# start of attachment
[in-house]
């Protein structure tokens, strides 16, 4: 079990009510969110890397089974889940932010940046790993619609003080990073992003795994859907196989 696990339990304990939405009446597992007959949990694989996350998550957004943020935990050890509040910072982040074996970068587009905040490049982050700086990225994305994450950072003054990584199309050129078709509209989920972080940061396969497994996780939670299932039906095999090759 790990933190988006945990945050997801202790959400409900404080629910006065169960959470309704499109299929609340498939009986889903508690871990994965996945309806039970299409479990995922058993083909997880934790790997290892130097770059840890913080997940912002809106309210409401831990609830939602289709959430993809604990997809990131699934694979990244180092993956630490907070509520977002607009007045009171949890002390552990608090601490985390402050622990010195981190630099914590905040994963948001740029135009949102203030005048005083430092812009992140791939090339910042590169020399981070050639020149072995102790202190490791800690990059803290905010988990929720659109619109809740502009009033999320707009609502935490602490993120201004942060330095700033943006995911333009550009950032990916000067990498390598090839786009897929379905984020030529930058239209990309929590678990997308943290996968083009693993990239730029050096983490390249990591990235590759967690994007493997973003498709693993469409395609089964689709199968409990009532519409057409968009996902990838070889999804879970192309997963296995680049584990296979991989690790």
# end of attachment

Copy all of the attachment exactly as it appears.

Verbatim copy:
[in-house]
């Protein structure tokens, strides 16, 4: 079990009510969110890397089974889940932010940046790993619609003080990073992003795994859907196989 696990339990304990939405009446597992007959949990694989996350998550957004943020935990050890509040910072982040074996970068587009905040490049982050700086990225994305994450950072003054990584199309050129078709509209989920972080940061396969497994996780939670299932039906095999090759 790990933190988006945990945050997801202790959400409900404080629910006065169960959470309704499109299929609340498939009986889903508690871990994965996945309806039970299409479990995922058993083909997880934790790997290892130097770059840890913080997940912002809106309210409401831990609830939602289709959430993809604990997809990131699934694979990244180092993956630490907070509520977002607009007045009171949890002390552990608090601490985390402050622990010195981190630099914590905040994963948001740029135009949102203030005048005083430092812009992140791939090339910042590169020399981070050639020149072995102790202190490791800690990059803290905010988990929720659109619109809740502009009033999320707009609502935490602490993120201004942060330095700033943006995911333009550009950032990916000067990498390598090839786009897929379905984020030529930058239209990309929590678990997308943290996968083009693993990239730029050096983490390249990591990235590759967690994007493997973003498709693993469409395609089964689709199968409990009532519409057409968009996902990838070889999804879970192309997963296995680049584990296979991989690790």